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Incorporating Industrial Symbiosis Into Regional Resource Planning.

Jensen, Paul David. (2012) Incorporating Industrial Symbiosis Into Regional Resource Planning. Doctoral thesis, University of Surrey (United Kingdom)..

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Abstract

The resource reuse and recycling practice of industrial symbiosis (IS) has been shown to create significant economic and environmental benefits for both the businesses involved in a synergy and the wider communities in which they reside. In the United Kingdom IS has been largely facilitated by the National Industrial Symbiosis Programme (NISP) on a demand-led ‘work with the willing’ basis. It is proposed, however, that the systematic and directed identification of opportunities for IS would allow NISP to facilitate the delivery of greater economic and environmental benefits than those achieved to date. The goal of this project was to develop a framework for the proactive identification of opportunities for IS. Drawing on ecological theory the framework and supporting tools were built on the concept of a symbiosis ‘conducive environment’ (i.e. areas of mature industrial activity that - through the forces and effects of system succession - are prime for eco-industrial development). The framework’s theoretical platform informed the development of a spatial analysis tool which drew on the conservation biology concept and practice of Habitat Suitability Indices and Habitat Suitability Mapping. The tool characterised (through multi-criteria-evaluation) a baseline of high symbiosis potential and identified comparable geographic areas of IS suitability that are prime for context sensitive eco-industrial development. Industrial diversity was identified as being an important criterion within the identification and facilitation of IS opportunities. This finding led to an analysis of the role diversity plays in the development of industrial ecosystems and an analysis of the role geospatial industrial diversity plays in the facilitation of regional resource efficiency. By mapping the geospatial industrial diversity of England, it was found that regions with high potential for local IS could be identified. The framework and supporting tools provide NISP with a model for the delivery of proactive intelligence-based regional resource efficiency.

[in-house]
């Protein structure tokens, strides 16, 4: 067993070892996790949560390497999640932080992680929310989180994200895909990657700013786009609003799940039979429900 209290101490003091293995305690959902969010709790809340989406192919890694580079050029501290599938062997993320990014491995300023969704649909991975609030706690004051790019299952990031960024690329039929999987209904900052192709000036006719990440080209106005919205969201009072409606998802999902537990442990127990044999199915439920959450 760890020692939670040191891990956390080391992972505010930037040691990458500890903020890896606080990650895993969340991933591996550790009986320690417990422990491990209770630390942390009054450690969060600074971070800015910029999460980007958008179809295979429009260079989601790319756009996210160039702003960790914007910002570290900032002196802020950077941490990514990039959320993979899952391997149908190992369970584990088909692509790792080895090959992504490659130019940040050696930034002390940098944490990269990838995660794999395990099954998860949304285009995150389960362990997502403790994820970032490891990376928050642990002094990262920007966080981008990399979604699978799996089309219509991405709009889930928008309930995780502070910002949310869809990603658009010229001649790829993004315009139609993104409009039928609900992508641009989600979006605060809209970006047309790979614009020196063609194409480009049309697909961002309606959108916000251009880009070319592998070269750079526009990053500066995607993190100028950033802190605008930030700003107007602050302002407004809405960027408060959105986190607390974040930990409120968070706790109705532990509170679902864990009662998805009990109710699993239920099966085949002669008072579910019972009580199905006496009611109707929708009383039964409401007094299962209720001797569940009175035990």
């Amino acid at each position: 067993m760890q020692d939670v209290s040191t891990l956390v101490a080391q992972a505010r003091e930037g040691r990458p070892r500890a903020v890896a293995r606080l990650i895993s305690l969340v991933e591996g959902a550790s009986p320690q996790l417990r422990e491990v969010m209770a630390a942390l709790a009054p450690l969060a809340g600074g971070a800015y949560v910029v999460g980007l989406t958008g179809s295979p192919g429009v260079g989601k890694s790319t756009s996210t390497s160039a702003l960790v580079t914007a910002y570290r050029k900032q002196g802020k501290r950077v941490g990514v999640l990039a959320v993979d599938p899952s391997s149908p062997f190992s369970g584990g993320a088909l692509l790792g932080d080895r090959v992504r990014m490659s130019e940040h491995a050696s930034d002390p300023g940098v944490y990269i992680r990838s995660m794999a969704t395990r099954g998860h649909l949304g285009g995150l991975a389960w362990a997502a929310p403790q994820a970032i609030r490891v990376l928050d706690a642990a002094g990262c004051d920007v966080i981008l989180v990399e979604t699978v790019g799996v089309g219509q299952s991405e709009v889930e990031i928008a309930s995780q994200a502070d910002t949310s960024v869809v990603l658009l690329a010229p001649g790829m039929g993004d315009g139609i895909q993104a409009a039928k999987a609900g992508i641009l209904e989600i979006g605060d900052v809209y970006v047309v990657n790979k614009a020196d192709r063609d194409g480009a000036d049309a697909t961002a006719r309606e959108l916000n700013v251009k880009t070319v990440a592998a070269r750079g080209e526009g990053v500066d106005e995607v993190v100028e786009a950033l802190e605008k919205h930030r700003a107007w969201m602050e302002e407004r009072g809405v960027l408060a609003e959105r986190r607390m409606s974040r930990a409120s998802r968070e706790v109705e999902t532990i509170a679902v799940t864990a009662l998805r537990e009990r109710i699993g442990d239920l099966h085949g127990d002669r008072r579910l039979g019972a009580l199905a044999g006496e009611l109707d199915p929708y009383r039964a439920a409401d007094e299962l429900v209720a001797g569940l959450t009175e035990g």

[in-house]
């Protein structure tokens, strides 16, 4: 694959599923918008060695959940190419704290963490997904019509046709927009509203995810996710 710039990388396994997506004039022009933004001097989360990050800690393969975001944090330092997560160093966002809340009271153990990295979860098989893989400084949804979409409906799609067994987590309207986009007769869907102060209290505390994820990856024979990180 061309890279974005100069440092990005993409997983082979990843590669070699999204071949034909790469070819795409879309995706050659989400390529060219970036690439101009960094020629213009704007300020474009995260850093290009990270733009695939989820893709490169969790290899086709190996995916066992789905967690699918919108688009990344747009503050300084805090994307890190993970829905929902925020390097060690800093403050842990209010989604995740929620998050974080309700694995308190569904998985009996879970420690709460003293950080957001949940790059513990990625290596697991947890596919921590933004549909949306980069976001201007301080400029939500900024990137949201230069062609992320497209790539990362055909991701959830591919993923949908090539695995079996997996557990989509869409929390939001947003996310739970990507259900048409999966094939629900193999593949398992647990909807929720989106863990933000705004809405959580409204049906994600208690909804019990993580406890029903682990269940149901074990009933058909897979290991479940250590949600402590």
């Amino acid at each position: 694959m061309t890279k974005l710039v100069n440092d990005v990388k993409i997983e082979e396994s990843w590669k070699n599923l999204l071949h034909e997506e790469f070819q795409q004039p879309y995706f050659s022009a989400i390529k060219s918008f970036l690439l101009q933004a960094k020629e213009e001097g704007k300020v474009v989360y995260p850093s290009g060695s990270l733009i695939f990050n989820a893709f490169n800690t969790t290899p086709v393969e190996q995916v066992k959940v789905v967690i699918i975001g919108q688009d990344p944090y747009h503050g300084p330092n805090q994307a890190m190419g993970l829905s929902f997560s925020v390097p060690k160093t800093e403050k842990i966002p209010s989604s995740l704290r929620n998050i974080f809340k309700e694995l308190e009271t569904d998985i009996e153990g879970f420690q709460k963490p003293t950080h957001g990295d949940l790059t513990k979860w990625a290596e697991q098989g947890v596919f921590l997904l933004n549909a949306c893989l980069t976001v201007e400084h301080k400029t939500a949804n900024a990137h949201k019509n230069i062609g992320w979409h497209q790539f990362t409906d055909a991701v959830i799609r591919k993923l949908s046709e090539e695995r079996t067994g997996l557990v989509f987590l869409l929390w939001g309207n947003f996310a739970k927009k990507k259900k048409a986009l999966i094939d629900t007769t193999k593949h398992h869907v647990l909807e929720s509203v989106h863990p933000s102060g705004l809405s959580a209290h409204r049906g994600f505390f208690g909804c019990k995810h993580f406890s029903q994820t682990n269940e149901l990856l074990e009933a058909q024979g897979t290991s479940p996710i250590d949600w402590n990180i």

Item Type: Thesis (Doctoral)
Divisions : Theses
Authors : Jensen, Paul David.
Date : 2012
Additional Information : Thesis (Eng.D.)--University of Surrey (United Kingdom), 2012.
Depositing User : EPrints Services
Date Deposited : 06 May 2020 11:56
Last Modified : 17 Sep 2020 12:29
URI: http://epubs.surrey.ac.uk/id/eprint/855595

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